In the two years that have elapsed since the election of President Donald Trump, national political discourse has centered on the divisions in American society — particularly the apparent split between urban, coastal progressives and inland, rural conservatives. But over the course of five years, traveling to numerous towns across the United States, authors James and Deborah Fallows honed in on a different vision of America — one where development, leadership and collaboration were quietly taking place, out of the view of the mainstream media.
On Oct. 9 and 10, the USC Annenberg Center on Communication Leadership and Policy partnered with two of its Senior Fellows, Morley Winograd and Peter Hirshberg, to bring the Fallowses together with more than a dozen civic leaders, entrepreneurs, journalists and academics to discuss how to apply the lessons from the couple’s new book, Our Towns: A 100,000-Mile Journey Into the Heart of America, to communities across the country. The two senior fellows drew on their previous experiences to put the panel together; Winograd co-authored Healing American Democracy: Going Local as a response to increasing divisions in American society, while Hirshberg wrote the urban economic development guide Maker City: A Practical Guide to Reinventing Our Cities.
The goal of the session was to come up with a cohesive policy memo that political candidates, nonprofit organizations and local governments could use in crafting solutions to common local issues, from increasing political participation to funding public transportation projects.
To this end, CCLP hosted a dinner on Oct. 9 and a workshop on Oct. 10 focusing on the concept of “localism” — the idea that policymakers and influencers should look to local development as a solution to national policy dilemmas. At the workshop, CCLP Senior Fellow Peter Hirshberg explained that localism could be seen, at its core, as the only route to progress while national discourse and legislative process remain gridlocked and trust in federal institutions has evaporated.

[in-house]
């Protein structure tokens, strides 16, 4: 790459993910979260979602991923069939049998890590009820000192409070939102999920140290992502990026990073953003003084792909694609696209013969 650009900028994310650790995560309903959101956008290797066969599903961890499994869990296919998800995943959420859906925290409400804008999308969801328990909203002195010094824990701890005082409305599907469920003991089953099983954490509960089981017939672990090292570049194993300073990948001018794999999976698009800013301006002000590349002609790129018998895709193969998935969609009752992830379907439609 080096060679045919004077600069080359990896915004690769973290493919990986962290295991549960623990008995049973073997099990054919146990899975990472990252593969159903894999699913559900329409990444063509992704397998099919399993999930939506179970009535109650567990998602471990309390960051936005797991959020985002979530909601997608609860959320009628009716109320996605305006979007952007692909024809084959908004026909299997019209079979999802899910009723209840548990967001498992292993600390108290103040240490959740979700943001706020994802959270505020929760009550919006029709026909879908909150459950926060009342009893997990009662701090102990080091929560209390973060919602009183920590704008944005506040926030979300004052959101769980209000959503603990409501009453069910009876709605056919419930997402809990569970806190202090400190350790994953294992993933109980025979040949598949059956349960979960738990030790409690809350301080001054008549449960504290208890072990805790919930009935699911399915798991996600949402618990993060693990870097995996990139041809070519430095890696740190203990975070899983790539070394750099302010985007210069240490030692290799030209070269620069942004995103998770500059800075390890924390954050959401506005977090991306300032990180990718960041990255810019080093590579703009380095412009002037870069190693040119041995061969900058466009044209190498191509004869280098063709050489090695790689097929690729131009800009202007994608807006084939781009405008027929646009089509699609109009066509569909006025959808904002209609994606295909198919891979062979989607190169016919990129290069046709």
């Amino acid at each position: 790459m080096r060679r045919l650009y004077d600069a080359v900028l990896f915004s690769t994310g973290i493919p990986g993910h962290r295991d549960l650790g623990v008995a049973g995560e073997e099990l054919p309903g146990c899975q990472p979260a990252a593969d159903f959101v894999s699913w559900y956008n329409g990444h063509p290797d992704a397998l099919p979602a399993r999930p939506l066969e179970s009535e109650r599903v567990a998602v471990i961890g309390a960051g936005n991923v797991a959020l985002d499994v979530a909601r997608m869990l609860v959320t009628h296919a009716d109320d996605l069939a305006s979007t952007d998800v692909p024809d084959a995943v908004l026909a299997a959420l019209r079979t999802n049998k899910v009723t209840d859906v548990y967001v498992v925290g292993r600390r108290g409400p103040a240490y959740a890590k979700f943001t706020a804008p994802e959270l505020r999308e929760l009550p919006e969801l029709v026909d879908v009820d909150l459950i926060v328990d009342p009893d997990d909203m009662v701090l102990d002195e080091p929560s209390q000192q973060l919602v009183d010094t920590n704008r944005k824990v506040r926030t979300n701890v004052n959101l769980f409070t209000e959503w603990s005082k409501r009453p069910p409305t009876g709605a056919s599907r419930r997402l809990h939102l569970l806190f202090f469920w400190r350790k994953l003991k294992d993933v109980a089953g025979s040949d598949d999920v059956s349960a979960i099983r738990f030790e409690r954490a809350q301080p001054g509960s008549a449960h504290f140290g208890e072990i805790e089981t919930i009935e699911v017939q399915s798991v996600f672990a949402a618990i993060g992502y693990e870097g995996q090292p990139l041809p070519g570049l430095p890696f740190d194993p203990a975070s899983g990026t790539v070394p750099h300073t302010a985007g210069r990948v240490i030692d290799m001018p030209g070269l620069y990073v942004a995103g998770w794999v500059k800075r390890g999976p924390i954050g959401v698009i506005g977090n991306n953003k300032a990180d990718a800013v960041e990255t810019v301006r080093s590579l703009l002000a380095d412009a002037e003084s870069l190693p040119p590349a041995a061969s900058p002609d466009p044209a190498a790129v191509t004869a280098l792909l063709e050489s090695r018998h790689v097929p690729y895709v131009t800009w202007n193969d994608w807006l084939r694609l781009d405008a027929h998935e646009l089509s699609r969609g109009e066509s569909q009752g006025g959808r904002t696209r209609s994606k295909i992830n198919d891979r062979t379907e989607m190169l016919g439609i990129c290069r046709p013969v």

“We’re all at a moment when there’s less trust in national institutions — Facebook, the Church, the federal government — and increasing interest in local things getting stuff done,” Hirshberg said.
Attendees came to the workshop with different goals — Elizabeth Reynoso of public policy collaborative Living Cities said she wanted ideas for how to leverage the power of storytelling to close racial gaps, while former Assistant Secretary of Labor Doug Ross aimed to find out whether a restructuring of federal authority was necessary to make localism effective.
Each person was able to share the work they have done locally; Alex Beltran of San Bernardino Generation Now described her work expanding education and economic development in California’s Inland Empire, while Los Angeles Trade Technical College President Larry Frank brought in his experience creating an accessible form of public higher education.
A major topic of discussion was how towns in the parts of the U.S. that are often overlooked in the national discourse can mobilize their populations by changing their messaging to create a sense of pride. James Fallows brought in the example of Charleston, S.C., which is trying to challenge the stereotypes about “hillbilly” culture that are all that many people associate with this region of the U.S.
“Often that involves taking what is a negative self image and making that a motivating force,” James Fallows said. “We were impressed by the power of civic image and self-narrative. It can be a disabling thing, but when switched, it can be powerful.”
Other ideas discussed included increasing access to local media, incorporating technology into civic governance and putting more investment into public spaces. Drawing from the day’s discussion, Senior Fellows Morley and Peter are working with CCLP Director Geoffrey Cowan to write a manifesto that describes short- and long-term goals for both small and large cities, as well as practical ways to achieve them. CCLP aims to distribute the document to municipalities across the country as well as potentially sending it to the Conference of Mayors and the League of Cities.